Launching asales campaignis a great tactic successful sales managers employ when making an end-of-year push for those quarterly targets. It rallies teams around a specific, short-term goal that’s normally linked to larger yearly objectives.
Alternatively, sales campaigns can look to take advantage of temporal or seasonal trends within an industry such as summer, Black Friday and Christmas.
So essentially, a good definition of sales campaigns would be:
A set of targets organized around a specific, often temporal sales objective within a limited timeframe.
And it’s this timeframe that sets a sales campaign apart from regular “sales work”; it provides rep’s with an enticing opportunity to sell and customers with an incentive to buy.
What is the sales campaign process?
The first thing to ask yourself when setting up a sales campaign is why you’re doing it, what do you hope to achieve (objectives) who is going to execute it and for how long will it run.
So let’s start with the first question – why?
Why have you decided to run X campaign?
Are you aiming to take advantage of a seasonal holiday such as Thanksgiving or Christmas? Do you believe there will be heightened interest in your product or service as people flock online looking for deals?
There must be a good reason for you setting up a sales campaign before you dive in.
Before making the choice, I’d definitely dive into your CRM to see if there’s any crossover between sales peaks and certain times of the year. If there’s precedence it could be a good indicator as to whether or not it’s worth going ahead with your sales campaign (plus data-backed decisions are always better than simply going with gut-feeling).
If you don’t have any real-time sales data available you could try using a tool such as Google Trends.
As you can see from this quick search for “turkey” there’s a peak beginning to form at the end of October, rising sharply as we run into November. This is then followed by another, shorter peak towards the end of December.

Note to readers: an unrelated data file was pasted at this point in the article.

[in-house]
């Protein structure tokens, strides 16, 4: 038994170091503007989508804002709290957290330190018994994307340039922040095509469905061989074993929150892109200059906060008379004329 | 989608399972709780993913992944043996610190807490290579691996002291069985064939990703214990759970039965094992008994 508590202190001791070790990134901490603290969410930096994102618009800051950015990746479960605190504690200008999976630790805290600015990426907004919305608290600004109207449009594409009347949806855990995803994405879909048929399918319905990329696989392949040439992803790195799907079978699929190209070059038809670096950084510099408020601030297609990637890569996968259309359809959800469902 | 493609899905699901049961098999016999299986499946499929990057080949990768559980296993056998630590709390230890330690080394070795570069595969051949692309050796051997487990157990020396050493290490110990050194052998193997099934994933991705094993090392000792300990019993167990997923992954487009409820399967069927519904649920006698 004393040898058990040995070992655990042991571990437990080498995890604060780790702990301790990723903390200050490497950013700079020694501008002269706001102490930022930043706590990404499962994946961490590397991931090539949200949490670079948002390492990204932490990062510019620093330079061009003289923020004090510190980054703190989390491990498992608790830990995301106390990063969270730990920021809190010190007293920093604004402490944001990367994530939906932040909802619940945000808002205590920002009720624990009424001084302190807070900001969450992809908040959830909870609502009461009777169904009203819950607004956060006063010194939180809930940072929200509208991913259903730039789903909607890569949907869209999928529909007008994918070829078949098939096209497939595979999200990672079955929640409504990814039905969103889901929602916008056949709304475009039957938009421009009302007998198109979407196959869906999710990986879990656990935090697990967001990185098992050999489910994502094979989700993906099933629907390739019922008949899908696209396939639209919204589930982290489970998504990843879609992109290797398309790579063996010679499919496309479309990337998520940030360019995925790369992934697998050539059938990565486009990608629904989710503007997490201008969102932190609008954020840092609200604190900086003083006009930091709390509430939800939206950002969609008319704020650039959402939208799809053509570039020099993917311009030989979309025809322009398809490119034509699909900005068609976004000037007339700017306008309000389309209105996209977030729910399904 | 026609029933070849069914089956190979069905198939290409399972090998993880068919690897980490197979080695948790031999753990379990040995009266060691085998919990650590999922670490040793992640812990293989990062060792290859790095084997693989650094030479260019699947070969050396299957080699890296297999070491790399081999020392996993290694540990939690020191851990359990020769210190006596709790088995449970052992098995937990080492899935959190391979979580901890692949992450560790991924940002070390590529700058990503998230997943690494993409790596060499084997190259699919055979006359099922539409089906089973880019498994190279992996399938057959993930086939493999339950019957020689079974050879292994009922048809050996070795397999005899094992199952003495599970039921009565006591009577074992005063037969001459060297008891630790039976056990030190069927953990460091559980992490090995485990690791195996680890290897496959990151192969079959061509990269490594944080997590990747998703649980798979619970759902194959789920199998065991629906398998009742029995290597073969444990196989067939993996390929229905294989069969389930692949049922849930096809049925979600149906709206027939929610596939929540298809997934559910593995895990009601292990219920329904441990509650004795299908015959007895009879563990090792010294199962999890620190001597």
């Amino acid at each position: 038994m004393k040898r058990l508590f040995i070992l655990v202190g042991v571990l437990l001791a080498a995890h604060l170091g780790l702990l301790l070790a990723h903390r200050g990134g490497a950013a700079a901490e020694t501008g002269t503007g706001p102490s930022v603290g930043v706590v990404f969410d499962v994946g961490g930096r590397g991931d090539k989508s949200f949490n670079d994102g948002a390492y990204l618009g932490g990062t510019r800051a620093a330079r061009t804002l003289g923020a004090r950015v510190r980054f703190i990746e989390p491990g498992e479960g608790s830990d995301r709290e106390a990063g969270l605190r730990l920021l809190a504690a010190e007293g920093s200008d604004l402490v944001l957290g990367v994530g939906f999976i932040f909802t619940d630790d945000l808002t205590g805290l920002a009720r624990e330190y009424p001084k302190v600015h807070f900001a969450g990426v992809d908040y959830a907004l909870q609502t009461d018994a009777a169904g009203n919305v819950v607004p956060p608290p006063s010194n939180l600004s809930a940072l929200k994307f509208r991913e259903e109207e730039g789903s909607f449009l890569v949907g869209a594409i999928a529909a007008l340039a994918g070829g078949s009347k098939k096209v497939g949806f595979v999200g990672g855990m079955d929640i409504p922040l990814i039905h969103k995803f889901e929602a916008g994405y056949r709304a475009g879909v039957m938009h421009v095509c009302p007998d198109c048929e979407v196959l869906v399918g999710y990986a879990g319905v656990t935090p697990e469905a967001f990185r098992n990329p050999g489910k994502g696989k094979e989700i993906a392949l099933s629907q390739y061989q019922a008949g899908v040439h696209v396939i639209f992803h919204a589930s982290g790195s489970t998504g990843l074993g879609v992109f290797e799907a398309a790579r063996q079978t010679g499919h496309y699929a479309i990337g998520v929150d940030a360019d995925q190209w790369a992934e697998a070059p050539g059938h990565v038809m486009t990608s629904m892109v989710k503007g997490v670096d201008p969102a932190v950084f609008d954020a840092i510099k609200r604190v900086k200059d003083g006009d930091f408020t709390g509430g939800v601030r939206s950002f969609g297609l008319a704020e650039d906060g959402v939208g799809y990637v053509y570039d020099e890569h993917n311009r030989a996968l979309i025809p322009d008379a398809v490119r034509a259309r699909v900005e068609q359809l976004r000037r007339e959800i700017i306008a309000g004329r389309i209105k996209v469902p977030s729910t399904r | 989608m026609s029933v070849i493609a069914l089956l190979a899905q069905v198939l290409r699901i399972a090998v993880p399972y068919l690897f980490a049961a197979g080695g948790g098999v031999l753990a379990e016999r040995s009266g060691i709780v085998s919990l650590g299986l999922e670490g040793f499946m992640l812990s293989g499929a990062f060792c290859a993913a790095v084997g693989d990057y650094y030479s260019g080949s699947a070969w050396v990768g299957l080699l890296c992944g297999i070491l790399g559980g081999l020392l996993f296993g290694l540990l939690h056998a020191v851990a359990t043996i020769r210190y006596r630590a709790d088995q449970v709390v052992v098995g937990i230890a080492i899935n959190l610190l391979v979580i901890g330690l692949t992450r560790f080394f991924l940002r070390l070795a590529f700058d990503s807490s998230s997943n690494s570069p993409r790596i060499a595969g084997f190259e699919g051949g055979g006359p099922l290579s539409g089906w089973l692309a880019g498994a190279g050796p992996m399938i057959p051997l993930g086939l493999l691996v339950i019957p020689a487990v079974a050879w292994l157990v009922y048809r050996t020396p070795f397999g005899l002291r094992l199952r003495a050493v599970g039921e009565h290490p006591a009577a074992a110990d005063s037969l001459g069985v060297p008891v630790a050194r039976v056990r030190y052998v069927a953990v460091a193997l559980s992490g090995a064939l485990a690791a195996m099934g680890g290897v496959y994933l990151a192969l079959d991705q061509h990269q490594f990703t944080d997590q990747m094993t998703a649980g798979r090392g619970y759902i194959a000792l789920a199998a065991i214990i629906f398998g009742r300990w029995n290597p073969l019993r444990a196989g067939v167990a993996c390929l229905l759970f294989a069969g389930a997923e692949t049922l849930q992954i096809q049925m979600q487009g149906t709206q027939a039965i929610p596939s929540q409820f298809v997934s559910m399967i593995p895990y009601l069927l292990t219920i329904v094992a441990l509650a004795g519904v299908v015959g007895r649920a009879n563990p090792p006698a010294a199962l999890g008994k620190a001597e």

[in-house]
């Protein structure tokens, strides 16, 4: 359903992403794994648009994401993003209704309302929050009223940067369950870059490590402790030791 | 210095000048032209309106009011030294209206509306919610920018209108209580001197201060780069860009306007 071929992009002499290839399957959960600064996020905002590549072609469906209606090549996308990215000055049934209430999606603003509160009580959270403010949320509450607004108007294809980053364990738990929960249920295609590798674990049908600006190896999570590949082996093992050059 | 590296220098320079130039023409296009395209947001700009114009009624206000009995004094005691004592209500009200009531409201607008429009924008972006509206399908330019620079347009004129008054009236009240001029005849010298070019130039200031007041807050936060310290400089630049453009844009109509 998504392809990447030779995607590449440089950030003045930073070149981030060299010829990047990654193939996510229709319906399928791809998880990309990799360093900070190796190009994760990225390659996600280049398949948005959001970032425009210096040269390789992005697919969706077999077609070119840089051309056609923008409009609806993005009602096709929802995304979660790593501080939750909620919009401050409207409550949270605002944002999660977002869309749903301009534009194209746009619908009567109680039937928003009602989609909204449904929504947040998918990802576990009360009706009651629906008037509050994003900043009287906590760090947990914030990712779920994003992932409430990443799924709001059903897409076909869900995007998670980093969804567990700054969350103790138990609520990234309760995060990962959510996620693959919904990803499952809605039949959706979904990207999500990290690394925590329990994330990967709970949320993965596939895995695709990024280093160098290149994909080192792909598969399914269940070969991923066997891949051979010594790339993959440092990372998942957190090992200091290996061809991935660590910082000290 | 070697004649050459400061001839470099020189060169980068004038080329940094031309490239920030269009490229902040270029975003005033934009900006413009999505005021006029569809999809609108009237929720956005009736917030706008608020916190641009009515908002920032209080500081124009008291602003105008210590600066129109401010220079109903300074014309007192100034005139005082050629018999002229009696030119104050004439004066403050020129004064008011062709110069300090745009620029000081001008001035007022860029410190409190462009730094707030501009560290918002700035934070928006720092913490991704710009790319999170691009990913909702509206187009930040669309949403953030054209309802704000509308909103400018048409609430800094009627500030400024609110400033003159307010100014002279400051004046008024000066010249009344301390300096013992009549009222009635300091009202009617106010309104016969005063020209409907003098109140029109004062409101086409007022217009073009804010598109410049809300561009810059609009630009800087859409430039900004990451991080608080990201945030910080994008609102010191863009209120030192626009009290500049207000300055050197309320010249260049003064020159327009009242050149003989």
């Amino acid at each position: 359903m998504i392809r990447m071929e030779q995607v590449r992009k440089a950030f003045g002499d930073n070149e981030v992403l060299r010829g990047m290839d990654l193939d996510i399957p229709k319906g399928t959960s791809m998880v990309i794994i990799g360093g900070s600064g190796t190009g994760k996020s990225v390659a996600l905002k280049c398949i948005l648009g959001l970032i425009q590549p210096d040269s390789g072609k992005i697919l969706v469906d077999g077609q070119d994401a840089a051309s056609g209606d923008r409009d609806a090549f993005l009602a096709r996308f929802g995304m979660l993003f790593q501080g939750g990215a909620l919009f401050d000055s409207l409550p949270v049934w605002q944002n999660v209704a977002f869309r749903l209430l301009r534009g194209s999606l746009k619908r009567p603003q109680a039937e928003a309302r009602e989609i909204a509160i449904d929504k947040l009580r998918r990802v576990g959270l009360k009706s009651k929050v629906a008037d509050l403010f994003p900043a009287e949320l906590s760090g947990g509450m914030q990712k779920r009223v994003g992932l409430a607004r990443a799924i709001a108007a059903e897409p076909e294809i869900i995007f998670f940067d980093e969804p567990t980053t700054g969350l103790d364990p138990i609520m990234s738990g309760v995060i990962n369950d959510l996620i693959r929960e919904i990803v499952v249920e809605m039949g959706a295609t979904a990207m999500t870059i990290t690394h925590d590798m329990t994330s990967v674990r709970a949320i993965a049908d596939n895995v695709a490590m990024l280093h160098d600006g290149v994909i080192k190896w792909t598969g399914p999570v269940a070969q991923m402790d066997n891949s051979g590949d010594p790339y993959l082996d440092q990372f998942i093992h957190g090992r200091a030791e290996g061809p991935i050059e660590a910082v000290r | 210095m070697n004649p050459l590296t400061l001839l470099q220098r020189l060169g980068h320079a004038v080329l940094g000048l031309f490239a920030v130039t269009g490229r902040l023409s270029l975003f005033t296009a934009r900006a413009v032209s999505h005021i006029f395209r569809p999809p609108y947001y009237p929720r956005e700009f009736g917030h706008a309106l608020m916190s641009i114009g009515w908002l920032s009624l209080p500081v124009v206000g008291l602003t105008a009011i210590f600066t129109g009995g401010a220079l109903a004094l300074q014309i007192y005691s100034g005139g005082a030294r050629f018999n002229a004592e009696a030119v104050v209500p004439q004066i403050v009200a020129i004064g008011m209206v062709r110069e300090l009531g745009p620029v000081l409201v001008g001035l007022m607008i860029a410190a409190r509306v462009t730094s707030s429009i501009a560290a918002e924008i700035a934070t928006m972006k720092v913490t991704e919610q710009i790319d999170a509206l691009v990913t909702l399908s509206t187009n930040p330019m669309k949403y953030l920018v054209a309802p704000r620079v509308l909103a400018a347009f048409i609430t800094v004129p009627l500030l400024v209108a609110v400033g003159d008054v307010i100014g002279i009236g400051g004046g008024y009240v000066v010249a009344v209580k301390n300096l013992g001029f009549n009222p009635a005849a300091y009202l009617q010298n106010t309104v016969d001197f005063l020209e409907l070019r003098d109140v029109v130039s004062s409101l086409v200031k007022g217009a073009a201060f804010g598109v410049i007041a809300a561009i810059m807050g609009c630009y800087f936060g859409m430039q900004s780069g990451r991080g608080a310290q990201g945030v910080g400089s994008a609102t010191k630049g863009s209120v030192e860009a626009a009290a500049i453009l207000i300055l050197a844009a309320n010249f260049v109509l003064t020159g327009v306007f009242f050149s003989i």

It’s probably safe to assume the first peak can be attributed to Thanksgiving, as everybody starts to shop around for the nearest supplier of the festive bird and the second is likely to be Christmas.
To make this specific to your sales campaign try searching for a keyword associated with your product or service and look for any peaks in interest. This should help your further narrow down on a timeframe with the highest probability of success.
Sales campaign objectives
Once you’ve determined there’s a good enough reason to go ahead and launch a campaign, it’s time to set some objectives or specific goals for sales reps tasked with executing the campaign.
These goals and objectives will not only serve as an indicator for the success of your sales campaign (they’re what you’ll use to measure your field team’s performance against) but will also act as guideposts along the way.
For example, if you set your team a goal of selling $10,000 worth of product over a 3-4 week period, and after 2 weeks they’ve only managed to sell $3,500 they can see that if they want to hit target they’d better get a move on!
I recommend that you apply focus when setting sales campaign objectives and be specific with the numerical results you expect. It eliminates any grey areas around what constitutes a successful campaign and gives your field reps a clear target to aim for.
Who is going to execute the campaign?
The next step is to decide on you will task with carrying out the campaign.
If it’s a regional sales campaign, then it might only be appropriate for the manager and team in that territory. If it’s targeting a particular vertical, then you will need to speak to area sales managers with clients in that particular industry.
It might seem overly straightforward, but it’s important to know exactly how many people will be working the campaign to better understand how the objectives can be broken down.